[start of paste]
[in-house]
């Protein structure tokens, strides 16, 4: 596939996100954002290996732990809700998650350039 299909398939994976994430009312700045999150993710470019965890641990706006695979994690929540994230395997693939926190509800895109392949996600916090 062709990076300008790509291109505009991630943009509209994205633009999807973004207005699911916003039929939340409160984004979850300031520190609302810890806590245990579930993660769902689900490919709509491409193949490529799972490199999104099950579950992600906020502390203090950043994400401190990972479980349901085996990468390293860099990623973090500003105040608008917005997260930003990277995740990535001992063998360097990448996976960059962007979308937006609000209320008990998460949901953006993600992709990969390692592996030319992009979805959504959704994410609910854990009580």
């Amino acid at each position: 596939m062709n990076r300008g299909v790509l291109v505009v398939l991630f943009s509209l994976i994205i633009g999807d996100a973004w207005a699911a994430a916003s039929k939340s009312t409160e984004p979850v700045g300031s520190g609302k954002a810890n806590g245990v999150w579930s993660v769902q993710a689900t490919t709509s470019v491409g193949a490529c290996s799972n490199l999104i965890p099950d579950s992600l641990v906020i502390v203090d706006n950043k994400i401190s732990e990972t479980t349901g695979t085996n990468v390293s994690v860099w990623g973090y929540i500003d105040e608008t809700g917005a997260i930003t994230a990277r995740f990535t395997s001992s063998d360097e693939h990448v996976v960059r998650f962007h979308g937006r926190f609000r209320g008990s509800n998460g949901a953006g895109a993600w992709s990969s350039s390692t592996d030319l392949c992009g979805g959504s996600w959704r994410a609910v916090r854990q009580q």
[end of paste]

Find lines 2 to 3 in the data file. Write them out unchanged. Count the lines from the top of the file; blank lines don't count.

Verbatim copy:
């Protein structure tokens, strides 16, 4: 596939996100954002290996732990809700998650350039 299909398939994976994430009312700045999150993710470019965890641990706006695979994690929540994230395997693939926190509800895109392949996600916090 062709990076300008790509291109505009991630943009509209994205633009999807973004207005699911916003039929939340409160984004979850300031520190609302810890806590245990579930993660769902689900490919709509491409193949490529799972490199999104099950579950992600906020502390203090950043994400401190990972479980349901085996990468390293860099990623973090500003105040608008917005997260930003990277995740990535001992063998360097990448996976960059962007979308937006609000209320008990998460949901953006993600992709990969390692592996030319992009979805959504959704994410609910854990009580």
């Amino acid at each position: 596939m062709n990076r300008g299909v790509l291109v505009v398939l991630f943009s509209l994976i994205i633009g999807d996100a973004w207005a699911a994430a916003s039929k939340s009312t409160e984004p979850v700045g300031s520190g609302k954002a810890n806590g245990v999150w579930s993660v769902q993710a689900t490919t709509s470019v491409g193949a490529c290996s799972n490199l999104i965890p099950d579950s992600l641990v906020i502390v203090d706006n950043k994400i401190s732990e990972t479980t349901g695979t085996n990468v390293s994690v860099w990623g973090y929540i500003d105040e608008t809700g917005a997260i930003t994230a990277r995740f990535t395997s001992s063998d360097e693939h990448v996976v960059r998650f962007h979308g937006r926190f609000r209320g008990s509800n998460g949901a953006g895109a993600w992709s990969s350039s390692t592996d030319l392949c992009g979805g959504s996600w959704r994410a609910v916090r854990q009580q």